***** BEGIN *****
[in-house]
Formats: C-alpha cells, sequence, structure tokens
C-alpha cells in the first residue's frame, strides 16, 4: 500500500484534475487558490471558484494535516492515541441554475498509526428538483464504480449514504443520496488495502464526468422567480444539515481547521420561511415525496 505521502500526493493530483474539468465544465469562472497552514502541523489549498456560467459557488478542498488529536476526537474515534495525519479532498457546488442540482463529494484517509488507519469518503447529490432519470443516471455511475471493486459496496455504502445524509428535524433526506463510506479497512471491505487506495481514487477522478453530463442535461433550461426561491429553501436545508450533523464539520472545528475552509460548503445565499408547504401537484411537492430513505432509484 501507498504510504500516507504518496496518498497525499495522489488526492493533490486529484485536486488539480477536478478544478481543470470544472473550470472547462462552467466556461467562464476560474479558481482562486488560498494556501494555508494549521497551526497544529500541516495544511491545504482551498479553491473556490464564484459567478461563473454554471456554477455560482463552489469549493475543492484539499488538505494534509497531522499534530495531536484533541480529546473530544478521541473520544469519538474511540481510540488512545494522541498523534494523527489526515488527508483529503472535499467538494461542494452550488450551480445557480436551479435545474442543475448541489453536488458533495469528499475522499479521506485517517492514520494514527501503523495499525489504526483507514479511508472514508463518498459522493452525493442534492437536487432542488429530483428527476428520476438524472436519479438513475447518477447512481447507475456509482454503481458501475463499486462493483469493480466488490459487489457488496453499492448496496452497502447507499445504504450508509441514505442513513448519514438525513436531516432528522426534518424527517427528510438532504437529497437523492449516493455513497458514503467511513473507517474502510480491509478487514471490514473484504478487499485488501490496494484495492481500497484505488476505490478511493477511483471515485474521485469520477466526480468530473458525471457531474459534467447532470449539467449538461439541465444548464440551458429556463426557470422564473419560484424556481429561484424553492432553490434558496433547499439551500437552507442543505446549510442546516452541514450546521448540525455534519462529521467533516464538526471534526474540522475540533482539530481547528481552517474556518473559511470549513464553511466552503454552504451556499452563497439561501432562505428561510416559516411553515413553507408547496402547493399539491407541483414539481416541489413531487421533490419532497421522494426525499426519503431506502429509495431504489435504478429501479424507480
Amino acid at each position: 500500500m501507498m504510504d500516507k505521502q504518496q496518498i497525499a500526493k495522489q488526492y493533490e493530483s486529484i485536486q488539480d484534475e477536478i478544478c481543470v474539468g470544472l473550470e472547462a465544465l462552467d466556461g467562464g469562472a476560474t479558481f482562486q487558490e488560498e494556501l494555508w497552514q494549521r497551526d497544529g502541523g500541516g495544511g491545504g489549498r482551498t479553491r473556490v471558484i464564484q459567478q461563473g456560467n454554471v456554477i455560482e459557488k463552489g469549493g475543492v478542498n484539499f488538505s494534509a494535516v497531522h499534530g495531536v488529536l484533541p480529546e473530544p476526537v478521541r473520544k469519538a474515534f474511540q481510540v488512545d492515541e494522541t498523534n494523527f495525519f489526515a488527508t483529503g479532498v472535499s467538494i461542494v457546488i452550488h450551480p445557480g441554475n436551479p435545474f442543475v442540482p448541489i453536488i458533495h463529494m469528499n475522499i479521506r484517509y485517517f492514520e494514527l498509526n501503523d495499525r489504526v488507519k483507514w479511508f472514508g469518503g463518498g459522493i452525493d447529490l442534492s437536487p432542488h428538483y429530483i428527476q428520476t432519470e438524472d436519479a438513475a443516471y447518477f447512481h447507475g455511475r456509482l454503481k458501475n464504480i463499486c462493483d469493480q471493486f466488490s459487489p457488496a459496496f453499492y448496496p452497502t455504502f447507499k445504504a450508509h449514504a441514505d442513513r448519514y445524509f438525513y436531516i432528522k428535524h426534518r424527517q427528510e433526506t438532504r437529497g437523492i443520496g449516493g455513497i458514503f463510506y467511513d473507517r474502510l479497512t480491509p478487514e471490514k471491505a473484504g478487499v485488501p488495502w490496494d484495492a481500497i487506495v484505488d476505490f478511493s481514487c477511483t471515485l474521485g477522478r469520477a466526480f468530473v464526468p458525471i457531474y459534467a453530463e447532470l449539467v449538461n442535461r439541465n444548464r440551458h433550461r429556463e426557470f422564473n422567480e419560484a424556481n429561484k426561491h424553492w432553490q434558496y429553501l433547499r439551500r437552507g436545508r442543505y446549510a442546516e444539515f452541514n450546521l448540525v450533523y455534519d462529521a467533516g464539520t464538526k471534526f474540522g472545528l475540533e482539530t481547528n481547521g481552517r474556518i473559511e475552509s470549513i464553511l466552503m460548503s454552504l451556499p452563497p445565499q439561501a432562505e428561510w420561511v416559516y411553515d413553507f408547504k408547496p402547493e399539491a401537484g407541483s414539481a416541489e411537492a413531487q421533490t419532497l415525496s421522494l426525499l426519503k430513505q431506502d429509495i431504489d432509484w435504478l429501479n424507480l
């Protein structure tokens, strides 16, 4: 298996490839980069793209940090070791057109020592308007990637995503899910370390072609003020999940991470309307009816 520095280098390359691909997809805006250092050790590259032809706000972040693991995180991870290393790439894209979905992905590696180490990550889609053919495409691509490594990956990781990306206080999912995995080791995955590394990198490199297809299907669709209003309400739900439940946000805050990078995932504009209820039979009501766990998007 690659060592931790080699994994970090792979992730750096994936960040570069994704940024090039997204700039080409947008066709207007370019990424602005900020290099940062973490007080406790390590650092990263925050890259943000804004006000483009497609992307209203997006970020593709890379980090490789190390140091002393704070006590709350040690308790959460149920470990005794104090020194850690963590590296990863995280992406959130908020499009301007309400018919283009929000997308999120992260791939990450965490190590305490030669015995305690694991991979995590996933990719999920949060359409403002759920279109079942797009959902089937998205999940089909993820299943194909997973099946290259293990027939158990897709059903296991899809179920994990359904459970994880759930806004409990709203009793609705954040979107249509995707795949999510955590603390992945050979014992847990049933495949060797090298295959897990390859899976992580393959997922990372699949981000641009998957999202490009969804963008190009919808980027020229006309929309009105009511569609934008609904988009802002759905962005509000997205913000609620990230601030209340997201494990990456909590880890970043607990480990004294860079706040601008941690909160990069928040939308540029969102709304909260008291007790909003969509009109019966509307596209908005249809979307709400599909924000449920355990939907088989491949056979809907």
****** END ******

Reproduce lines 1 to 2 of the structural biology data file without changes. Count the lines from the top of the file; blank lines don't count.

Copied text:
[in-house]
Formats: C-alpha cells, sequence, structure tokens